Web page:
By: Shane James O’Neill
As I’ve mentioned here before, I began to watch pornography before my body was able to respond to the content. My first love was the fantasy world of pornography. Which, tragically enough, isn’t actually unique. Most of the hundreds of millions of pornography addicts in North America began watching pornography as children.
Another thing that isn’t unique to my experience in life is depression and anxiety. When depression hits, it really throws down. I lose my love for life, my interests, my motivations, my care. It’ll take me hours to find a reason to get out of bed or out of the car, or wherever I happen to be when it hits.
And anxiety, who wants that stuff? — who thought up connecting anxiety with butterflies, anyway? It feels like a brood of scorpions was shaken up and let loose in my guts.
There are a lot of things that kill people — cancer, car accidents, drug overdoses. But did you know that suicide has the second highest cause of death in the United States? Suicide. Right behind heart disease. The last count was over 42,000 people in 2014. Every year, about two percent of our population hope that death is better than life and they decide to find out.
Those numbers are crushing, and year by year the numbers go up.
Porn and Depression
As you may know, pornography hijacks the pleasure center of your brain. It floods your neuro-network with dopamine. Which is to say, the more you watch pornography the harder it is to find happiness outside of pornography. Over time, it becomes harder and harder to find happiness in pornography and it gets harder and harder to find happiness in other areas of life.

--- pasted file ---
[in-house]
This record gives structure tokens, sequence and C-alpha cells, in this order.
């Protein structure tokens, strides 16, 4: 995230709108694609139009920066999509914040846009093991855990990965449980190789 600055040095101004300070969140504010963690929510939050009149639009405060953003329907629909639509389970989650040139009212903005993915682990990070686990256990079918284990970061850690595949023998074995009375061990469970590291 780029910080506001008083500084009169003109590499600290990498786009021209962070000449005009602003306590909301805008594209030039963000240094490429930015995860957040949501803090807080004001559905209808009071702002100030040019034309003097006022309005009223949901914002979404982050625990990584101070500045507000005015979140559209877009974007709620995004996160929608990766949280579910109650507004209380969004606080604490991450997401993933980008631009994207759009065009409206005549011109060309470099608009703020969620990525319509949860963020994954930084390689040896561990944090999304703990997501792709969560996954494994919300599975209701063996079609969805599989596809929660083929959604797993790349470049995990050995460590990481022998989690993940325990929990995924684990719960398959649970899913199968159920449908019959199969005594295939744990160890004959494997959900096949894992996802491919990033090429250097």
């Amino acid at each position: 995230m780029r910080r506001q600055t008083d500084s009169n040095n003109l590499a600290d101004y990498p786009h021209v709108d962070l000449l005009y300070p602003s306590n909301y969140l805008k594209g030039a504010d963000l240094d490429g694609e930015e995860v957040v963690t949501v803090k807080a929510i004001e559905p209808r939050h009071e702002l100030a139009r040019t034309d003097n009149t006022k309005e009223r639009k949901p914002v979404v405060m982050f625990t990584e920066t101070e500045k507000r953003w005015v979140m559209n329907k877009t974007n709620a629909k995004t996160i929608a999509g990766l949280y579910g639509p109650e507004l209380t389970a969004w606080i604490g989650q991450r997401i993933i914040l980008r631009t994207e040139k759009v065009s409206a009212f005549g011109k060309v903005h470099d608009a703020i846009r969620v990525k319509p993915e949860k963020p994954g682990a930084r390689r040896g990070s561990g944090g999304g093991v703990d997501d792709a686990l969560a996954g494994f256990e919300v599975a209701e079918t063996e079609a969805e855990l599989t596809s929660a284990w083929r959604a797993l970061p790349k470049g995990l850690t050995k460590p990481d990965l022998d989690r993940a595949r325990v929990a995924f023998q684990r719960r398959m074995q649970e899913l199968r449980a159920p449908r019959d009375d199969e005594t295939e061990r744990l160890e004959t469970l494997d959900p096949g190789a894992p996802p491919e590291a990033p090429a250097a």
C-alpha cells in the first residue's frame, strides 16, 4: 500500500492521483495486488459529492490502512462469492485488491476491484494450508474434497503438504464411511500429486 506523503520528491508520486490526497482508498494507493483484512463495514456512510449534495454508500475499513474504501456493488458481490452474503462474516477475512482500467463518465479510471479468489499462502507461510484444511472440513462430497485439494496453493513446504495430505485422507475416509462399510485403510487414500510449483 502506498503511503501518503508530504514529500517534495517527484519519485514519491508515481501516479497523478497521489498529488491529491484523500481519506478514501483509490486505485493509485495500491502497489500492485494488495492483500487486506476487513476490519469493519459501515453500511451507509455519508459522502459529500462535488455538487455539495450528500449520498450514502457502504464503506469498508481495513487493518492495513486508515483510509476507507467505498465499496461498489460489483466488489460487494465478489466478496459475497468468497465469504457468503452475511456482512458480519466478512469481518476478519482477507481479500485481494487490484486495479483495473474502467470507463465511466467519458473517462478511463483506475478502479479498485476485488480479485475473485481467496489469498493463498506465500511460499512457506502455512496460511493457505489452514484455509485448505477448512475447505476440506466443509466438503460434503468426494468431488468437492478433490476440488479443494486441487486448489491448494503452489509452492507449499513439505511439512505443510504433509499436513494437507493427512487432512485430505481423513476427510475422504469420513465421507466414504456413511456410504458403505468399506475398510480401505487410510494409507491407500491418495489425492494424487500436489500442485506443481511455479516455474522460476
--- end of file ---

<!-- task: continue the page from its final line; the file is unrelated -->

How it works
Pornography can create, agitate, and trap you in depression and anxiety. Porn can create depression and anxiety by robbing joy from other areas of your life, thus triggering an episode of depression. Porn can agitate depression by over-using your dopamines while watching pornography, leaving you feeling more hopeless and helpless. And porn can trap you in depression by draining you of life, instead of fulfilling the promise of giving you life.
I had a friend pass away several years ago. Needless to say, I felt pretty awful. I remember during the week that he died, I tried to watch pornography at least twice a day, every day that week. I had trained my mind to know pornography as my primary coping activity. My body knew it was sad, so my pleasure center was screaming, “Watch porn!”
The crazy thing was, my body couldn’t respond to the pornography — I was too sad, too broken. It would be like the world’s worst friend finding their buddy dead and wanting their dead friend to “feel better” and come back to life, so they stick a syringe full of heroin into their arm. My mind wanted my body to feel pleasure, but my body was dead to it.
Depression had already set in for me and my screwed up pleasure-center was trying to give me something that would really just make me more depressed. But my body was already there, it was dead to such things.
Where do we go from here?
My uncle once told me to approach every person as though they have pain somewhere. That still strikes me as profound. It’s just rough to see the statistics (and many of our experiences) bear that truth out. Suicide is at an all-time historical high, so is depression, and anxiety, and pornography.
Our society is still learning to evaluate the causation in the correlation, but we’re quickly seeing the connections between mental health and pornography.
This culture is hurting deeply — as we are all sticking heroin-filled syringes into our loved ones, thinking the small, sad smile that comes onto their faces is a sign that they’re happy.
The problem is big and it’s weaved itself into our imaginations and our coping mechanisms. Porn is there for us when we’re sad, when we’re happy, when we’re lonely, after a difficult day at work, after a fight with our spouse, and it’s even there for us when a loved one dies.
Pornography is not the sole issue for our mental health problems, but it is a big contributor to our issues.
Certain things are worth fighting for and other things are worth fighting against. Fight with us!
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Shane James O’Neill is the Editorial Director for ProvenMen Ministries. He is currently working on a graduate degree in apologetics at Liberty University’s Rawling School of Divinity.